Business

2:57am

Fri July 26, 2013
Parallels

Citing Dignity, Greek Workers Take Over Factory

Originally published on Fri July 26, 2013 7:33 am

Makis Anagnostou, a worker and union leader, bottles lavender-scented fabric softener at VIO.ME, a former tile materials factory that went bust and has been revived by its staff as a collective making environmentally-friendly detergent.
Joanna Kakissis/NPR

The financial crisis in Greece has devastated the country's manufacturing sector, which has lost more than 30 percent of its jobs in the past three years. But at one factory in an industrial center in the north, workers have taken matters into their own hands.

Inside the cavernous factory on the outskirts of Thessaloniki, eight middle-aged men are filling bottles with a vinegar-based fabric softener that's scented with fresh lavender.

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6:01pm

Thu July 25, 2013
Business

U.S. Carmakers Are Riding High, But Detroit May Not Feel It

Originally published on Thu July 25, 2013 7:19 pm

Jeff Caldwell, a chassis assembly line supervisor, checks a vehicle on the assembly line at the Chrysler Jefferson North Assembly plant in Detroit on May 8.
Paul Sancya AP

The news out of Detroit has been grim of late, but there are some bright spots coming from one corner of the Motor City. On Thursday, General Motors posted its 14th straight profitable quarter since emerging from bankruptcy. Ford announced its 16th consecutive profitable quarter Wednesday, and Chrysler is expected to offer good news soon as well.

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5:43pm

Thu July 25, 2013
Law

DOJ Accuses Hedge Fund SAC Capital Of Major Insider Trading

Federal prosecutors finally brought their case against SAC Capital, the giant hedge fund that for years has outperformed almost all of its competitors. Prosecutors say they know why. The firm encouraged the use of illegal insider information and trading on that information became a part of the firm's culture, according to the indictment.

5:04pm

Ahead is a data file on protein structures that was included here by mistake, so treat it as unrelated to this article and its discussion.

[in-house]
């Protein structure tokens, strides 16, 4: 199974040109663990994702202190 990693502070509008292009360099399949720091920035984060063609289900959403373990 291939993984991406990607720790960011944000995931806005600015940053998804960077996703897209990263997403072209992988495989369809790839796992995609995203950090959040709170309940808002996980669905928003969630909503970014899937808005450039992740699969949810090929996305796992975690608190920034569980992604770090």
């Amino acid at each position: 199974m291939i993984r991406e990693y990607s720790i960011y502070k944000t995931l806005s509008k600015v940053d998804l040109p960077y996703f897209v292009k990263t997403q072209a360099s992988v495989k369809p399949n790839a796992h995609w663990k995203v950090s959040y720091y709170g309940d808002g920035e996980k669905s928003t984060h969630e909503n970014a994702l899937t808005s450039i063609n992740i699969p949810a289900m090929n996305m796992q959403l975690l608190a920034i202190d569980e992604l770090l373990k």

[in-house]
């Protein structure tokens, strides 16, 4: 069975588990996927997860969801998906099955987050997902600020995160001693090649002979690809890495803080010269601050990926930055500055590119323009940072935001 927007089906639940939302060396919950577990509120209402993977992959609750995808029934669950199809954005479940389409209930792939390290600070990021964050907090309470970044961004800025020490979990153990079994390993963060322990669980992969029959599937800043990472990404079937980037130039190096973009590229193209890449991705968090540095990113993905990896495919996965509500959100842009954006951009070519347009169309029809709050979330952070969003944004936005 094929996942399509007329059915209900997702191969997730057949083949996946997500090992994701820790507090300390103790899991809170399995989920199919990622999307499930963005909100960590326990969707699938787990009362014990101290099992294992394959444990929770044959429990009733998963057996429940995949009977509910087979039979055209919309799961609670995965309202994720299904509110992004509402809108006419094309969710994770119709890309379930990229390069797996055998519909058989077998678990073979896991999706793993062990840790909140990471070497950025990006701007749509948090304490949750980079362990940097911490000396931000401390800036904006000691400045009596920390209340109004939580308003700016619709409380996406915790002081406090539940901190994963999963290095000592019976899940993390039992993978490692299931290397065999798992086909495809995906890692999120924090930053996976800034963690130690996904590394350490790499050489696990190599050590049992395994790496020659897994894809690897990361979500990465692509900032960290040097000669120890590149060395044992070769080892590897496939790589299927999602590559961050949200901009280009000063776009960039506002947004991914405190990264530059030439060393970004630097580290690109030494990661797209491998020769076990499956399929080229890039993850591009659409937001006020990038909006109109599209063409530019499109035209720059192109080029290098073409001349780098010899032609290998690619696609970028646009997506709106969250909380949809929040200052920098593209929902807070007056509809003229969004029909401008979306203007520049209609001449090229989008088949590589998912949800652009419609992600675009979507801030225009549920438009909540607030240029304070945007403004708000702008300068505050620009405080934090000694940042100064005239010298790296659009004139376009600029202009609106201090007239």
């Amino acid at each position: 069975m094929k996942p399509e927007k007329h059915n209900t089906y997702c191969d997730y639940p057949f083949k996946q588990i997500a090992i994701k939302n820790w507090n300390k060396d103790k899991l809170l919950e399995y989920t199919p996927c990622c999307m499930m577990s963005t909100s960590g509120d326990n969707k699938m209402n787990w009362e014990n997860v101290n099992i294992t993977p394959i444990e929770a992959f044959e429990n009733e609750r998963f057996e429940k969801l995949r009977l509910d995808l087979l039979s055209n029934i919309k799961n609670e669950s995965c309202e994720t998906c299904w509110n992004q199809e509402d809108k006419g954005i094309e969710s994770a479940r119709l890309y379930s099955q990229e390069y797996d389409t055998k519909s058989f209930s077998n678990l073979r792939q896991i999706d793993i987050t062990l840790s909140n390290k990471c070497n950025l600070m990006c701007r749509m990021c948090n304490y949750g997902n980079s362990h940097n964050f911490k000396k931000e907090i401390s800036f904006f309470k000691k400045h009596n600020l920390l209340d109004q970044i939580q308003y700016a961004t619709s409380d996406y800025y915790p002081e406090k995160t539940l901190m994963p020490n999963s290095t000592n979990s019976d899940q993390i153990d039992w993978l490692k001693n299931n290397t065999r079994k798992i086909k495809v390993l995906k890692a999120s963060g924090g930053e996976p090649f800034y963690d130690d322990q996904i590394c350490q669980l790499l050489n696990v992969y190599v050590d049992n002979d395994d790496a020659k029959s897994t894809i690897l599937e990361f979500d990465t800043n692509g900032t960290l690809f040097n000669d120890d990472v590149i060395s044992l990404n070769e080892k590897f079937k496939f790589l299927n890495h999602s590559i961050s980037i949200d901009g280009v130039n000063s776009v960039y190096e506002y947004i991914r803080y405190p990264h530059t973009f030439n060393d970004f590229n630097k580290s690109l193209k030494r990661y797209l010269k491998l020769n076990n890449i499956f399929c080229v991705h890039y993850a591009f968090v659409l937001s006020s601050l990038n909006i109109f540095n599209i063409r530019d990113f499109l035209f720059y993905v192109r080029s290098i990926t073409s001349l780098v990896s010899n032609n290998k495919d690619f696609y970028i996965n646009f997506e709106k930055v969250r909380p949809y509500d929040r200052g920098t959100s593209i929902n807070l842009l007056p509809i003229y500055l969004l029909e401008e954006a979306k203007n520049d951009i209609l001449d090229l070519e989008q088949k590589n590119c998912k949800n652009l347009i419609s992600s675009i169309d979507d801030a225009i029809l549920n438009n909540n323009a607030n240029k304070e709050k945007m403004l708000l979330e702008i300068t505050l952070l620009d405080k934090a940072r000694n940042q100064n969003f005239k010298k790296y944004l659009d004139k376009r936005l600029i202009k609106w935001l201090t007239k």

Thu July 25, 2013
The Salt

Palm Oil In The Food Supply: What You Should Know

Originally published on Thu July 25, 2013 6:42 pm

Much of the palm oil imported into the U.S. ends up in snack foods such as cookies, crackers and microwave popcorn.
Heather Rousseau NPR

Remember the battle over trans fats? Yeah, the fats that did our hearts no favors.

As we've reported, the push to get these cholesterol-raising fats out of the food supply has been pretty successful. And now most packaged snacks are labeled as having zero grams of trans fat.

So what are food manufacturers using instead? One alternative is palm oil. But it's not an ideal replacement.

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4:59pm

Thu July 25, 2013
All Tech Considered

The Reply To Email Overload? Prioritize — Or Turn It Off

Originally published on Fri July 26, 2013 7:33 am

Steven Cohen, the billionaire hedge fund manager of SAC Capital Advisors, didn't see a key email because he gets 1,000 messages a day, his lawyers say.
Jenny Boyle AP

In the high-profile civil case against Wall Street titan Steven Cohen, federal authorities accuse the hedge fund head of allowing insider trading within his ranks. Cohen's lawyers offered up a defense fit for the digital age: They claim he didn't see a key, incriminating email because he gets too many messages — an estimated 1,000 a day, and opens only 11 percent of them.

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1:56pm

Thu July 25, 2013
The Two-Way

Cowboys Stadium No More: With Deal, It Is Now AT&T Stadium

Originally published on Thu July 25, 2013 3:30 pm

The sun sets behind Cowboys Stadium in Arlington, Texas.
Ronald Martinez Getty Images

After what is rumored to be a multimillion-dollar naming deal, the iconic Cowboys Stadium will be called AT&T Stadium from now on.

In a press release, AT&T said part of its attraction to the deal was that Dallas is the company's home. Cowboys owner Jerry Jones said in a statement that the naming deal ties the team with "one of the world's strongest and most innovative companies."

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12:40pm

Thu July 25, 2013
The Salt

The FDA Doesn't Want Chickens To Explore The Great Outdoors

Originally published on Wed July 31, 2013 3:51 pm

Free-range chickens feed in a pasture on an organic farm in Illinois.
Seth Perlman AP

Organic egg farmers are divided in their reaction to a new FDA proposal that's intended to reduce the risk of salmonella infection among free-roaming chickens. They even disagree about what the document, called "Guidance for Industry," actually requires.

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12:18pm

Thu July 25, 2013
Business

Government Charges SAC In Insider Trading Case

Federal prosecutors have filed criminal charges against one of the most famous and successful hedge funds in the world. The government alleges that SAC Capital Advisors is criminally responsible for insider trading that went on at the firm.

12:06pm

Thu July 25, 2013
Politics

White House Talks Income Gap: New Ideas About Old Problems?

President Obama's economic speaking tour seems reminiscent of campaign speeches in 2008. Guest host Celeste Headlee asks NPR's Ron Elving why the White House is sending this message again.

12:06pm

Thu July 25, 2013
Economy

White House Economics: Growing 'From The Middle Class Out'

President Obama is putting out a message of economic revitalization, starting with the middle class. Cecilia Munoz, Director of the White House Domestic Policy Council, explains why the executive branch is pushing the message now. She speaks with guest host Celeste Headleee.

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